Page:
Scott Sheffield — President and Chief Executive Officer

I think we’ve taken the risk off the table. So I mean, to me, I see very little risk at all. We’ve taken it off the table. We’ve proven it after overspending $850 million in 2018 and underspending $700 million in 2019. It’s one of those items, I think, that everybody is focused on it. Everybody’s held accountable, so I don’t even look at it as a risk anymore. And in regard to the free cash flow and capital, just to make a further point, right now, I think we have about $1.8 billion of the $5 billion spoken for, $5 billion-plus free cash flow, and that’s in the base dividend. We’ll continue to allocate that to buybacks and also to potentially that variable dividend.

Brian Singer — Goldman Sachs — Analyst

Great. Thank you.

Operator

We’ll now take our next question from David Deckelbaum with Cowen.

David Deckelbaum — Cowen and Company — Analyst

Good morning, everyone. Thanks for the time. Scott, I just wanted to follow up on the considerations around your water business. Outside of financial market arbitrage, what would be some of the variables or considerations that would prevent you from monetizing this business?

Scott Sheffield — President and Chief Executive Officer

Well, we don’t start off with — I think most of the peers that have done — my opinion is that their balance sheet is still too high. They have too much debt, and they’re using the proceeds to reduce the balance sheet. So we don’t need to do it for that reason. So we have to decide what multiple if we do sell a portion of it. And in fact, we’re probably going to rule out selling. I think I’ve already said this. We’re going to roll out selling the entire thing. It’s too important for us. It’s a question whether or not we bring in a long-term partner as we continue to build it out. And so it’s just something that we’re going to make a decision on by the end of this year.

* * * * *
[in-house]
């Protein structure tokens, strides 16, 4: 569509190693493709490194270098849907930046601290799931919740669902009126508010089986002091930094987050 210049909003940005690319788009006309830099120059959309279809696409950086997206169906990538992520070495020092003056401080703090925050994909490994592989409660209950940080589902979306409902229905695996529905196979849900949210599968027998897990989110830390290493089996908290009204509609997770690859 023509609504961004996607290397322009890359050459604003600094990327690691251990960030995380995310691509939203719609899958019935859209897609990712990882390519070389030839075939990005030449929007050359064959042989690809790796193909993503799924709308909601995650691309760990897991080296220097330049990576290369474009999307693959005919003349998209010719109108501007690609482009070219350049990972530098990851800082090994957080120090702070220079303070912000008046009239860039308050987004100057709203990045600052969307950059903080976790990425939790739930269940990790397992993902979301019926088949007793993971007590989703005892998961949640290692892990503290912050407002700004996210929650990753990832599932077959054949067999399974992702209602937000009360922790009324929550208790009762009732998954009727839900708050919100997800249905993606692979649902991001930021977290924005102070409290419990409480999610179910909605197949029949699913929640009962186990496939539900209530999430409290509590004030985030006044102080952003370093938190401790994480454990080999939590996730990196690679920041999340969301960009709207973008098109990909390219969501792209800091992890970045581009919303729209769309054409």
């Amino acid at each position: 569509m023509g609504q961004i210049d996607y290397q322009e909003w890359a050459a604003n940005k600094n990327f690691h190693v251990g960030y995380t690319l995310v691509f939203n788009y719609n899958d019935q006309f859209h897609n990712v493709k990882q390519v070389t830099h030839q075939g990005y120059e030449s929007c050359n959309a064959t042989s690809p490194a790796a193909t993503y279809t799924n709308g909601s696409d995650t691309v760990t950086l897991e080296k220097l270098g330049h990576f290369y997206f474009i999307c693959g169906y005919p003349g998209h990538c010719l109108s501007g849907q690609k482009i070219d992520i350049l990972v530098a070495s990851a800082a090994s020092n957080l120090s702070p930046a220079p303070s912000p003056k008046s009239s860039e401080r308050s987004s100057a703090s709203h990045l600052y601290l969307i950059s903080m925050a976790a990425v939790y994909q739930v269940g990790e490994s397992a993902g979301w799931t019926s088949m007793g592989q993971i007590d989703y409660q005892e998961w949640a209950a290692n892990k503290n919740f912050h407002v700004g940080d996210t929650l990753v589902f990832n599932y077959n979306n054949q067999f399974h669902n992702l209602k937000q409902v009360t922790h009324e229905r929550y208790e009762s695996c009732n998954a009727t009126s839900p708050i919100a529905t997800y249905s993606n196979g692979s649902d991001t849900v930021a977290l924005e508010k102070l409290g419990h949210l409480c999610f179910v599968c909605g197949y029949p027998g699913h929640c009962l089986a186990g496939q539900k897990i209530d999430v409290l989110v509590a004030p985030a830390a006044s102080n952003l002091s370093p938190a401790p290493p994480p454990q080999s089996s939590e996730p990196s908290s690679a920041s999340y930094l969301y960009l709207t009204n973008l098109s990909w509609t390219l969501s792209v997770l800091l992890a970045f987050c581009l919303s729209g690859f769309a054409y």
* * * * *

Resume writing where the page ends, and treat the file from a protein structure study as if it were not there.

David Deckelbaum — Cowen and Company — Analyst

Thanks for that. And then my follow-up is just, this year, you guys are having that consistent well mix of Wolfcamp A and Wolfcamp B is about 80% of your wells turn in. At what point in the future you start seeing a greater contribution from some other zones? You all have made some headway in Wolfcamp B over the last couple of years of the delineation effort. Is any color you can provide around just what that development looks for and now there’s a shift away from Wolfcamp A and B, to some extent, in the other year?

Joey Hall — Executive Vice President of Permian Operations